Brooklyn Law Review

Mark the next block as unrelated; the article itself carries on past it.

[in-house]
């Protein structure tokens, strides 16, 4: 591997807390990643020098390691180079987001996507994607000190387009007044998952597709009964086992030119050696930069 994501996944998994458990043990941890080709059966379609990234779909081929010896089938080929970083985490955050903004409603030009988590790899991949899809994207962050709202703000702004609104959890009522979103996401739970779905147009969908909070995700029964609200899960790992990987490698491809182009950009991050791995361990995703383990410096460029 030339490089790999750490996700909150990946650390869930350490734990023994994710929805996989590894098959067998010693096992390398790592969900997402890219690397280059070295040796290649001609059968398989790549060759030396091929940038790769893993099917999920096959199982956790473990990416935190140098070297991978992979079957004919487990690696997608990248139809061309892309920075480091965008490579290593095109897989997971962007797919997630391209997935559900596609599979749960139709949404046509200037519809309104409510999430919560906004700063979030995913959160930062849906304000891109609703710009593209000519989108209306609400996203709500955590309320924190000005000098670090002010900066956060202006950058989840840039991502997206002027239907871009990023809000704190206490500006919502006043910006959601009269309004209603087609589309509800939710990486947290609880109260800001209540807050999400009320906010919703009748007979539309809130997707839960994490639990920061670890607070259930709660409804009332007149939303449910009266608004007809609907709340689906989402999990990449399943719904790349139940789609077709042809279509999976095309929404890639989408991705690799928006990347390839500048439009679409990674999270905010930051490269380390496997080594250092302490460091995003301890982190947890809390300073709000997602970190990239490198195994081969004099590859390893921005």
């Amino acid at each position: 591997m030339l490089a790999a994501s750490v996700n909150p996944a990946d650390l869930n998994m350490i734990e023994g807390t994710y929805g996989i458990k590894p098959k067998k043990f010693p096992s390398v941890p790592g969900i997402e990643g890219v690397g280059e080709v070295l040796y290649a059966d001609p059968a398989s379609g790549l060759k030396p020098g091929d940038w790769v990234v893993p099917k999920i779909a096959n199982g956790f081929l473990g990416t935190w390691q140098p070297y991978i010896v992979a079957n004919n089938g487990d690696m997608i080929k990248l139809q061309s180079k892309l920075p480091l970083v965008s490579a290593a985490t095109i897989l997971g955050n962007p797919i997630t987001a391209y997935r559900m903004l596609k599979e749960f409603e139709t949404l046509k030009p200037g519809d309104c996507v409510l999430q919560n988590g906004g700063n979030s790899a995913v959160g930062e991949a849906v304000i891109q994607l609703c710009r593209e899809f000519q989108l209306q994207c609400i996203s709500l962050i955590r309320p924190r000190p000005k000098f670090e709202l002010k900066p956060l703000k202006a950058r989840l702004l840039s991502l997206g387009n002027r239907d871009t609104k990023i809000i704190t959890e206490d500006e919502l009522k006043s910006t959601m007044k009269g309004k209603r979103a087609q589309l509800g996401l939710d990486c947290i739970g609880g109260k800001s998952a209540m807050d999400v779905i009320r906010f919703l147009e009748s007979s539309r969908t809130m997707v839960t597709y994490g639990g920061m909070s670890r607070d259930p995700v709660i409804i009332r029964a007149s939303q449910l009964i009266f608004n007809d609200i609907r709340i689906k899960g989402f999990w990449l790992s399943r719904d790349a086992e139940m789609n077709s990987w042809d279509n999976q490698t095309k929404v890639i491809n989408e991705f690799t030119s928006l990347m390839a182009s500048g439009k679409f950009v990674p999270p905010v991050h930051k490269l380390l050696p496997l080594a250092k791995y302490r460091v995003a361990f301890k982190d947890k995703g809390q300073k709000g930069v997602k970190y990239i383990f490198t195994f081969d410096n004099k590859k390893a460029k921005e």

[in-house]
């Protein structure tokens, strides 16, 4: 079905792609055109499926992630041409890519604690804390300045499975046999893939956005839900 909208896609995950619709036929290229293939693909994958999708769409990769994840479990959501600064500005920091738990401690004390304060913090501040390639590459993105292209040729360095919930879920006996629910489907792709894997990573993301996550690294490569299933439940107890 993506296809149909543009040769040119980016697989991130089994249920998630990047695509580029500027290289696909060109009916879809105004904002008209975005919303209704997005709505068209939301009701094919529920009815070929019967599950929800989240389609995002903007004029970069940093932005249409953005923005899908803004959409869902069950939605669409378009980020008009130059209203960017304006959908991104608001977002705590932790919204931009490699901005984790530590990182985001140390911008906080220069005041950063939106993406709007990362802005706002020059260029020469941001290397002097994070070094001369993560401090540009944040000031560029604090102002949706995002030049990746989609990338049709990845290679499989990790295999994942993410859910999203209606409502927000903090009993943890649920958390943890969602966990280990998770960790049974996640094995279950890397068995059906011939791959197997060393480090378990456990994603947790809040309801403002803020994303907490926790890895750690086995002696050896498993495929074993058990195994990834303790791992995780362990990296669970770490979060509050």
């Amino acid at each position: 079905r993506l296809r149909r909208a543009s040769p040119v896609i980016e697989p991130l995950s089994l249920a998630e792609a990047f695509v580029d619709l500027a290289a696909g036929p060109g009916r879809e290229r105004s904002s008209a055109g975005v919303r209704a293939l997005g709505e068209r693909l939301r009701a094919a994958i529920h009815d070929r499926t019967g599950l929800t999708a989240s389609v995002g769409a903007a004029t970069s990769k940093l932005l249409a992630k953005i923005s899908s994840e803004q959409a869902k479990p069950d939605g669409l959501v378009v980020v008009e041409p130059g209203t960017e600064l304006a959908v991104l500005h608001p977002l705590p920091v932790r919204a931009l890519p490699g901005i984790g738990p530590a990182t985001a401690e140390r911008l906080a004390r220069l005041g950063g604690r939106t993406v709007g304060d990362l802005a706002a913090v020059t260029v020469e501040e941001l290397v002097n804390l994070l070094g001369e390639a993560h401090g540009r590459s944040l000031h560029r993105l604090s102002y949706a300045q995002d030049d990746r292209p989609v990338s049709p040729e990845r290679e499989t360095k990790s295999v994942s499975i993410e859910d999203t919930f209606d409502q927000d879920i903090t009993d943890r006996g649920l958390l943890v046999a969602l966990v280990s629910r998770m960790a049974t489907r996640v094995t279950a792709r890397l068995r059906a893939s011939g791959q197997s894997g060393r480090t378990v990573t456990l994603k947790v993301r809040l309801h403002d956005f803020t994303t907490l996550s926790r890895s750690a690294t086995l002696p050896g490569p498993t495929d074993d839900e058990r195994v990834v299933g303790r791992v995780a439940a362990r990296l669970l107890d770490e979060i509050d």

The United States criminal justice system is the most punitive on earth. The total correctional population is nearly seven million, equating to a staggering one in thirty-eight adults. Most of the correctional population comprises offenders who are on parole or probation, and a high portion of these defendants who are on parole or probation reoffend during the sanction period. There has been a growing consensus among lawmakers and the wider community that reforms need to be implemented to reduce the cost of criminal sanctions and to improve their effectiveness. For example, the United States Sentencing Commission has recently proposed an amendment to increase the availability of sentences as alternatives to incarceration. Yet, with little hint of exaggeration, the sentencing system remains in a primitive state when it comes to adopting technological advances. This article seeks to address this failing as a means of overcoming the main shortcomings of current common criminal sanctions. Forty years ago, it was suggested that the most effective way to deal with crime was to assign a police officer to watch over each offender’s every move. The proposal was dubbed “cop-a-con,” and was unviable due to its excessive costs. Yet, technological advances now make this concept, or a similar concept, achievable in a cost-effective manner. This article argues that the sanctions that are currently utilized to deal with the most serious offenders—namely imprisonment, probation, and parole—can be replaced with technological monitoring, which can more efficiently, effectively, and humanely achieve the appropriate objectives of sentencing. Technological disruption in the criminal justice sector is not only desirable, but it is also imperative. Financial pressures and normative principles mandate that the United States can no longer remain the world’s most punitive nation. This article proposes a monitoring sanction using technological advances. This solution has the potential to more efficiently and economically impose proportionate punishment than current probation and parole systems do, while enhancing public safety.